Is the premium Arm share price warranted?

Does the Arm share price deserve to be be trading at a premium following its post-IPO surge last week. Dr James Fox takes a look.

| More on:

The content of this article was relevant at the time of publishing. Circumstances change continuously and caution should therefore be exercised when relying upon any content contained within this article.

Happy young female stock-picker in a cafe

Image source: Getty Images

When investing, your capital is at risk. The value of your investments can go down as well as up and you may get back less than you put in.

Read More

The content of this article is provided for information purposes only and is not intended to be, nor does it constitute, any form of personal advice. Investments in a currency other than sterling are exposed to currency exchange risk. Currency exchange rates are constantly changing, which may affect the value of the investment in sterling terms. You could lose money in sterling even if the stock price rises in the currency of origin. Stocks listed on overseas exchanges may be subject to additional dealing and exchange rate charges, and may have other tax implications, and may not provide the same, or any, regulatory protection as in the UK.

You’re reading a free article with opinions that may differ from The Motley Fool’s Premium Investing Services. Become a Motley Fool member today to get instant access to our top analyst recommendations, in-depth research, investing resources, and more. Learn More.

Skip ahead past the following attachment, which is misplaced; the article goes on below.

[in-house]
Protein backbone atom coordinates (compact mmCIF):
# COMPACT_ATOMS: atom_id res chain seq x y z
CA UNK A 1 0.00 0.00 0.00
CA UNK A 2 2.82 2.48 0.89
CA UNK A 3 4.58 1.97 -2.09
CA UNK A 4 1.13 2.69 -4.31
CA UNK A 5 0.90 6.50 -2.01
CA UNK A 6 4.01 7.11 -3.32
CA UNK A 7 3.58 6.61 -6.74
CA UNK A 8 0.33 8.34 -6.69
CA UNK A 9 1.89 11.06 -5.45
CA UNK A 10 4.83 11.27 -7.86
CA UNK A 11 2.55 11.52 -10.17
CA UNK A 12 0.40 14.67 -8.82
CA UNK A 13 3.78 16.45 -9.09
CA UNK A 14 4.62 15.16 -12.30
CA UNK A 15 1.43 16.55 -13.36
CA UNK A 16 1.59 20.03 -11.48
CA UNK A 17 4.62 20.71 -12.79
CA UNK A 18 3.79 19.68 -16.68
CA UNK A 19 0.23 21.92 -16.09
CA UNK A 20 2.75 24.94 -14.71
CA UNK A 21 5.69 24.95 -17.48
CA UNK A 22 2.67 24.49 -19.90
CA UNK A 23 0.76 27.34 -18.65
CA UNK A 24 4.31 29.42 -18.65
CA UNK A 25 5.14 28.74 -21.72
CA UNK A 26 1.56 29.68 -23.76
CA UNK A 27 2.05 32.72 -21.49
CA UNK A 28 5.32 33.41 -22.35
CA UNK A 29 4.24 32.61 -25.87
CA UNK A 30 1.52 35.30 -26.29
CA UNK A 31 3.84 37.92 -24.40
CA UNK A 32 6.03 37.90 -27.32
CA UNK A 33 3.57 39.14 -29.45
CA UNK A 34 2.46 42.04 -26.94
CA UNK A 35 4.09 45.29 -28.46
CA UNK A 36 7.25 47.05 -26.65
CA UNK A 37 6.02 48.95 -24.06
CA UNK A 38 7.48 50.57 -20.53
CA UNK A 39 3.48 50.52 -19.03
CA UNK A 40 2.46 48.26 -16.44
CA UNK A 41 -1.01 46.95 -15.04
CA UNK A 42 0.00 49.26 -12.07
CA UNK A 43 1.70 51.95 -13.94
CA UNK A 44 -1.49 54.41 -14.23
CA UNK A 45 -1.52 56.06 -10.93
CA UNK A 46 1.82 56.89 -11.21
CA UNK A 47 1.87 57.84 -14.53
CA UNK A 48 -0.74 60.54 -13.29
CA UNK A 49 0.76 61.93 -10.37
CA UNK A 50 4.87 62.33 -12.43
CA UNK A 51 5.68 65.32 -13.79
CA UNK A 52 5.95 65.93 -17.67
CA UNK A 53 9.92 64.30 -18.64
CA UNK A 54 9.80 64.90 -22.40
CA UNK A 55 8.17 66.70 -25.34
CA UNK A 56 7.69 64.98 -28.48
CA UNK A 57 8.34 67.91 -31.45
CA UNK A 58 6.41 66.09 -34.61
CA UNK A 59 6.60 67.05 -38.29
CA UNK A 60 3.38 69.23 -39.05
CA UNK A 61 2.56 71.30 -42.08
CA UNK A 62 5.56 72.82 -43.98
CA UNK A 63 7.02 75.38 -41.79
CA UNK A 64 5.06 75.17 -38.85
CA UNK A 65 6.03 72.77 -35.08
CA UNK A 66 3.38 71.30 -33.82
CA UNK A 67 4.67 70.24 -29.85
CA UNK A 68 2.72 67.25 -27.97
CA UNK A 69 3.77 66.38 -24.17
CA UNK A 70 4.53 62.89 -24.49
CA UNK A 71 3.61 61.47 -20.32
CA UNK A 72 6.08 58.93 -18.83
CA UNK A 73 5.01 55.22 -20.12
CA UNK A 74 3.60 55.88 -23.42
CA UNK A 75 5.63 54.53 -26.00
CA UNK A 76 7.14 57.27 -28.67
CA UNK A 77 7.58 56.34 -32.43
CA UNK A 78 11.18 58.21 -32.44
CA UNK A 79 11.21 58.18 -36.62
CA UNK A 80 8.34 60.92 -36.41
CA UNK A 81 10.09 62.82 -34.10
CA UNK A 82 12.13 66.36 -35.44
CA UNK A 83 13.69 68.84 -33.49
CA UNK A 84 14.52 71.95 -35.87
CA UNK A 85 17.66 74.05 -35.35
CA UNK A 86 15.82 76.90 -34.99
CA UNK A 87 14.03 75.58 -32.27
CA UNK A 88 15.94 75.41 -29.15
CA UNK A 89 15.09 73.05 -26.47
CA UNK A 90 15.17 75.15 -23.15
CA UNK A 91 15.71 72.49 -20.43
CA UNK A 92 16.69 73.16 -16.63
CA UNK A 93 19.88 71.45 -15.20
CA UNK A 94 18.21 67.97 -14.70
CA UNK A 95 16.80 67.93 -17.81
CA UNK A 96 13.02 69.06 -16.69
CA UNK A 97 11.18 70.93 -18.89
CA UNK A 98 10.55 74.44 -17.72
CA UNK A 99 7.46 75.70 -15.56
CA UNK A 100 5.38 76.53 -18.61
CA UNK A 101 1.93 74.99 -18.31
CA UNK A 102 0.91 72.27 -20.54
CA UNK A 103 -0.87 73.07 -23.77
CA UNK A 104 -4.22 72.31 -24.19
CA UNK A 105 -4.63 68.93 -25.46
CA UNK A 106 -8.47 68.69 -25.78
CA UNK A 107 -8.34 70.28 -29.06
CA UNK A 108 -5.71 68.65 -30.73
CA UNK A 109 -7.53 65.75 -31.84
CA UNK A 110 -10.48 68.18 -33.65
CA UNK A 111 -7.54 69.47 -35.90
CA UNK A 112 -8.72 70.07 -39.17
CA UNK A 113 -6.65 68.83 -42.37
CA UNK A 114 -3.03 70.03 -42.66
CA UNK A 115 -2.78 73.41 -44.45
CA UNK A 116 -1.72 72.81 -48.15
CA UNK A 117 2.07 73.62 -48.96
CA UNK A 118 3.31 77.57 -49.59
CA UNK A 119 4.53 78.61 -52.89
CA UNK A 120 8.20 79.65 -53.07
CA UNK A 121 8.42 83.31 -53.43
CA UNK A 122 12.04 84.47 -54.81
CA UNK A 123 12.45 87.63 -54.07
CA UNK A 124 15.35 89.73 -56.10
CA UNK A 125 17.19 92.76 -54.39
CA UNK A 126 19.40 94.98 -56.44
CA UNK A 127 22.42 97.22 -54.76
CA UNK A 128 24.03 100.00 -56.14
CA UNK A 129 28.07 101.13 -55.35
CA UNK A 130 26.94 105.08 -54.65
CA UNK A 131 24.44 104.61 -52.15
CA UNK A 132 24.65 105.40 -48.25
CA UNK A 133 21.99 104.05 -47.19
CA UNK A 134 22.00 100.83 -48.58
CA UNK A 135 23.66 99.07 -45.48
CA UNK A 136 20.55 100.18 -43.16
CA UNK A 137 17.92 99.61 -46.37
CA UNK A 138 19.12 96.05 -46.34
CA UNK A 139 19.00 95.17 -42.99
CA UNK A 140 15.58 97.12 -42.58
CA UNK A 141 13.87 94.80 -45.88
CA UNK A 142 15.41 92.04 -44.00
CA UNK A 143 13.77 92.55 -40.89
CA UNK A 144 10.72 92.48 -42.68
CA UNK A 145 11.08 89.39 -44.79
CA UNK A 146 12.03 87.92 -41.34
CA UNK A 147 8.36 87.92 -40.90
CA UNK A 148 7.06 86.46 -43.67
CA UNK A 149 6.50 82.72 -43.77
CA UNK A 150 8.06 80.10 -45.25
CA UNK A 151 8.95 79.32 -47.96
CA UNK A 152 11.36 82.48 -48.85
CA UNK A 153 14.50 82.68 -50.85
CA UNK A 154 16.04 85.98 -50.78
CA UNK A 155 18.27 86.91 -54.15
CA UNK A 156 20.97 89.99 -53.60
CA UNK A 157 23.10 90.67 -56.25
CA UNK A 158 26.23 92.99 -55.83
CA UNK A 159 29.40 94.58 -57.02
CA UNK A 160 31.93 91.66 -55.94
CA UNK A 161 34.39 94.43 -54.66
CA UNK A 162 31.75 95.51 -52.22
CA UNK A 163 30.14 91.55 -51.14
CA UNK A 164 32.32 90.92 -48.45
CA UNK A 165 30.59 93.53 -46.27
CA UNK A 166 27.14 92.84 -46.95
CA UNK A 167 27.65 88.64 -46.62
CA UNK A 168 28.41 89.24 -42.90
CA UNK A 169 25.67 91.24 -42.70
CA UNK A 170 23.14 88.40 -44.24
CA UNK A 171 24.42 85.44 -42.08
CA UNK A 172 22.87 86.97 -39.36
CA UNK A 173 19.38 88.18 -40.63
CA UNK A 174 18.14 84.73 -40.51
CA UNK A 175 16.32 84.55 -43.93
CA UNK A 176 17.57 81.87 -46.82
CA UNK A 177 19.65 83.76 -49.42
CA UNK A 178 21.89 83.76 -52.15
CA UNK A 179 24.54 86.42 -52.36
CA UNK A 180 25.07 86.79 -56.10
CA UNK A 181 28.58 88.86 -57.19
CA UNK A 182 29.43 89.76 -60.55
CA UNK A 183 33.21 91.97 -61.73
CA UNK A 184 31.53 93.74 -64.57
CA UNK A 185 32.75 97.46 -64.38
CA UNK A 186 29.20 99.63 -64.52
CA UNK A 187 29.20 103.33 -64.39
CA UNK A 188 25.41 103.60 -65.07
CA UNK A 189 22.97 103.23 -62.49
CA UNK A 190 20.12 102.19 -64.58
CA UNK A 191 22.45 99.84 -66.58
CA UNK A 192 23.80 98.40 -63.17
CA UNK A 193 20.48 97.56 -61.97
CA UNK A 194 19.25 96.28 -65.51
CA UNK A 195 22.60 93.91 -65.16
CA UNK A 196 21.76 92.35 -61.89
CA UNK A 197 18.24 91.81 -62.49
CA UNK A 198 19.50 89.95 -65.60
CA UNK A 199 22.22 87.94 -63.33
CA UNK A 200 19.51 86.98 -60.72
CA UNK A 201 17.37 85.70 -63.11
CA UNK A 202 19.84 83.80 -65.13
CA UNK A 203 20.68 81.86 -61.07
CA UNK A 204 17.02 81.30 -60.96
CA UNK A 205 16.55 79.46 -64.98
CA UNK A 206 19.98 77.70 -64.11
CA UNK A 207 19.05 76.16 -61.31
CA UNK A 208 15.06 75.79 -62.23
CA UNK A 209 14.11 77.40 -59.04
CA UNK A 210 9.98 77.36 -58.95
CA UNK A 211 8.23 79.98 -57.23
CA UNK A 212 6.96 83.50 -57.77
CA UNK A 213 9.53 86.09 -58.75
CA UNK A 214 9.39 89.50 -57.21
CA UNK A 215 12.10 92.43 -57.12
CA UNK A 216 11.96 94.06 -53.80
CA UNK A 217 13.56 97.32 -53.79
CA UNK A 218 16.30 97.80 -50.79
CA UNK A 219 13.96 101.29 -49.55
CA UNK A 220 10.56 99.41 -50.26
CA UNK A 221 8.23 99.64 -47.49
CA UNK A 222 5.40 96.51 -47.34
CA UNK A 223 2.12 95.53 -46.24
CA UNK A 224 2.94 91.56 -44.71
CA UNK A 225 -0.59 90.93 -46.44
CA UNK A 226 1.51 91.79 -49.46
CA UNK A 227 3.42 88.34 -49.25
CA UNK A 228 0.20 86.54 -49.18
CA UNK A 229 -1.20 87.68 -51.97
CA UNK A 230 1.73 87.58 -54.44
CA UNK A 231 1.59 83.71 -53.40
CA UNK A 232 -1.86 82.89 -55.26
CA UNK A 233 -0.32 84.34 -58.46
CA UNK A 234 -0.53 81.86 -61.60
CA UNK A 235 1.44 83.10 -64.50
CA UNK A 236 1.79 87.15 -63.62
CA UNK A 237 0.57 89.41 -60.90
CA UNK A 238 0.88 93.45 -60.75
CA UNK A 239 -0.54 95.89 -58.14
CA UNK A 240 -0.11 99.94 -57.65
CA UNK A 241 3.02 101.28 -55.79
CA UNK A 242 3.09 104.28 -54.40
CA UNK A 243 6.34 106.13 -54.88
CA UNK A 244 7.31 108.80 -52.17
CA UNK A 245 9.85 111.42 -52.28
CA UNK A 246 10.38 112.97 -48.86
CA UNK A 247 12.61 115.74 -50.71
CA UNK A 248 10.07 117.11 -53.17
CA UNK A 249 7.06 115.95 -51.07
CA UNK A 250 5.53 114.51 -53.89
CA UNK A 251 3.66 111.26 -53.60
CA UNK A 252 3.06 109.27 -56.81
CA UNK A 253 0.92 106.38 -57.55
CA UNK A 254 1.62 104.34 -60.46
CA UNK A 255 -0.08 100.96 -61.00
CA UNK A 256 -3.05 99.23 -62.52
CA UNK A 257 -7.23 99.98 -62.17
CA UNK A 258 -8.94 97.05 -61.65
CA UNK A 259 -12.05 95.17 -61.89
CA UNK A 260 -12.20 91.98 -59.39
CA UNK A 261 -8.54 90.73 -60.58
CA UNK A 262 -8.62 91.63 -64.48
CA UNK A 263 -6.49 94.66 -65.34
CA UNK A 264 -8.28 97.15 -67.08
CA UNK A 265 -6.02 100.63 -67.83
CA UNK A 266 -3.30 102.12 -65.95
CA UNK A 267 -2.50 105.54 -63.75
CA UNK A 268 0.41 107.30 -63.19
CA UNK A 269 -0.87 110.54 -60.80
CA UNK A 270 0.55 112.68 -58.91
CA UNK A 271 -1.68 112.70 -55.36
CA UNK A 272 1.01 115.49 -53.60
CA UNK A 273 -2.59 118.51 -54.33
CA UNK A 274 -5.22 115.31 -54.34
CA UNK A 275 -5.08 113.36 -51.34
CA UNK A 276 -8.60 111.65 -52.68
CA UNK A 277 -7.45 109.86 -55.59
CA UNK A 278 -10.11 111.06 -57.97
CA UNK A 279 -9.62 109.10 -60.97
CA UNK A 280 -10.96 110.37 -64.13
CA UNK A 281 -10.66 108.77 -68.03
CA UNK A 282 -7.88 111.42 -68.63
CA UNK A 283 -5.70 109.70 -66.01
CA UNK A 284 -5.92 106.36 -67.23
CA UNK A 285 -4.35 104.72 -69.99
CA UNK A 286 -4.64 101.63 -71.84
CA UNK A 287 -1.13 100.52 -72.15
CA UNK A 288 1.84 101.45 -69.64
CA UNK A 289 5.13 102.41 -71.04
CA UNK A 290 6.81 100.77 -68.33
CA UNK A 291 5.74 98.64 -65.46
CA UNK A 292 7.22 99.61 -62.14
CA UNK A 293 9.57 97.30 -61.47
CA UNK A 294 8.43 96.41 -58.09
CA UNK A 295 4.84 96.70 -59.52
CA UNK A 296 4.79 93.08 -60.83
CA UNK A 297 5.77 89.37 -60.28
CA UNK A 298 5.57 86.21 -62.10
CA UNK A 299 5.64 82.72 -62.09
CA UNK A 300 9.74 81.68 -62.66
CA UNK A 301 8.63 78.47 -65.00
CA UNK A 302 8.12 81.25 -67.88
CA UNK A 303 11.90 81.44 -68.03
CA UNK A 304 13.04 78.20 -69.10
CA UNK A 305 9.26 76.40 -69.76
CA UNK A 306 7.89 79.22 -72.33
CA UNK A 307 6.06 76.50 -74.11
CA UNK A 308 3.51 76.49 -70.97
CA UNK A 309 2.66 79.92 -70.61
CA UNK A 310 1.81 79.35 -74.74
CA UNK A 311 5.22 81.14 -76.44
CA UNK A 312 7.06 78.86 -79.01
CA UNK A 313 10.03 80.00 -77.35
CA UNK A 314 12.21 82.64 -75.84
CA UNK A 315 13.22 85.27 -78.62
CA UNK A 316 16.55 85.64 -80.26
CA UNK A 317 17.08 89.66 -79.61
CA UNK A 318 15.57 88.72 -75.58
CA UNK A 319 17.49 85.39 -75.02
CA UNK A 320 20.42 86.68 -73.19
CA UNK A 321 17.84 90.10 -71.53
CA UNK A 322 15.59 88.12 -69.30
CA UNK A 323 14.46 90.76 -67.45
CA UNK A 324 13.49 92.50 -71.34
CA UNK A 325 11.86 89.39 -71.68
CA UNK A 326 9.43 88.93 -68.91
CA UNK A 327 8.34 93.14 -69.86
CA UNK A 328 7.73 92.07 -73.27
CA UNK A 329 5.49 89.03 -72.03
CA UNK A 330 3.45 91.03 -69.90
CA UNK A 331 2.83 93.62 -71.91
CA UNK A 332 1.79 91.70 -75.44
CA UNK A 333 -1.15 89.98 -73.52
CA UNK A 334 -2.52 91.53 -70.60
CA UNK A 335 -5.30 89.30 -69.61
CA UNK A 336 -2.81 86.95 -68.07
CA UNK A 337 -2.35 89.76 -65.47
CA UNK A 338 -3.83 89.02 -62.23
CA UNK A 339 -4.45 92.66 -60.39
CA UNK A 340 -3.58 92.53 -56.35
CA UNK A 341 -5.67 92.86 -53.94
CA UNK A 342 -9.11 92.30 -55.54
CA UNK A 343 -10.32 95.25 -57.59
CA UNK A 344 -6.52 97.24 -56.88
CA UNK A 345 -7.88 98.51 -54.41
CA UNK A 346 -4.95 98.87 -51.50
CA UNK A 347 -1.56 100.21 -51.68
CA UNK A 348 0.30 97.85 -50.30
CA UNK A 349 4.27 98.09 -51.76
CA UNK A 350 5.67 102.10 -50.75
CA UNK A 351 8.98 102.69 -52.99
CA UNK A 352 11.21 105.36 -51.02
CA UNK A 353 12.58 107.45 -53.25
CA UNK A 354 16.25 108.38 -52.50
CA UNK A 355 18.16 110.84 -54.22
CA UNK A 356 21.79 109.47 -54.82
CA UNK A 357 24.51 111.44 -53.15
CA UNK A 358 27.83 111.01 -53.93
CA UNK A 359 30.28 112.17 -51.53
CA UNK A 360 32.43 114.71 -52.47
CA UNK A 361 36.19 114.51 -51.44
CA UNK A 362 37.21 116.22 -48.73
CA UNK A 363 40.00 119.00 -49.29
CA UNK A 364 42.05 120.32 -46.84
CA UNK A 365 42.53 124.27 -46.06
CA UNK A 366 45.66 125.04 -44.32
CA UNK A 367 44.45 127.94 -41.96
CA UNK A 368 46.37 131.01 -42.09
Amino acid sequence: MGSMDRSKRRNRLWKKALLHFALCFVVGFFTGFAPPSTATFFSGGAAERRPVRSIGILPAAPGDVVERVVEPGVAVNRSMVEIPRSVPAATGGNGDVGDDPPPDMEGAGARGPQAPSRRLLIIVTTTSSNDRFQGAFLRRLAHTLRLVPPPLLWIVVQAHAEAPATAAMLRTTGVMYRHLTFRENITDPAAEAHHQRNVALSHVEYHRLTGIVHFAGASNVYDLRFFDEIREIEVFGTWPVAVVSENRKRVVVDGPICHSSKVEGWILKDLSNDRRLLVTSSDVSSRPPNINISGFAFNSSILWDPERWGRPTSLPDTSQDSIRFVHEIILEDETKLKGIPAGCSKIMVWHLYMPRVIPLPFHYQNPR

The Arm (NASDAQ:ARM) share price surged after a successful IPO last week. It rose from $49 and settled just above $60 in Friday trading. The IPO, the largest since Rivian two years ago, raised $5bn for SoftBank.


SoftBank’s acquisition of Arm Holdings in September 2016 for approximately $32bn aimed to position the investment giant as a major player in the technology and semiconductor industry.

The acquisition allowed it to leverage Arm’s expertise in microprocessor design and semiconductor intellectual property (IP), which are integral to various bits of tech, including smartphones and IoT devices.

Arm primarily makes money by licensing its semiconductor and IP technology to various companies in the tech industry.

It earns revenue through licensing fees and royalties paid by manufacturers that use Arm’s tech to design and produce semiconductor chips for a wide range of devices, including smartphones, tablets, IoT devices, and more.


Reports suggest that the Arm IPO was oversubscribed by 10 times, so no surprise that there was immediate upward pressure on the share price.

However, at Friday’s closing price, the fabless semiconductor company looks very expensive. Arm trades with a price-to-sales ratio of 23 times. Normally, a price-to-sales ratio above 10 is considered high.

When we look at the forward P/S ratio, Arm appears to be trading in line with industry darling Nvidia — around 20 times. Meanwhile, figures suggest Arm is trading around 150 times earnings.

Investment prospects

Since SoftBank’s acquisition of it, Arm has increased sales by over 70%, riding the wave of global smartphone adoption. In 2016, just less than half the global population had a smartphone. Today that figure is 85%.

For cautious investors, Arm offers the chance to invest in a well-established semiconductor designer known for its profitability and growth over the past decade.

While the smartphone market might be reaching maturity, Arm holds 99% of the market, longer-term investors may hope to see the firm build market share in high-growth segments like artificial intelligence (AI). This is projected to grow at a 37% CAGR through to 2031.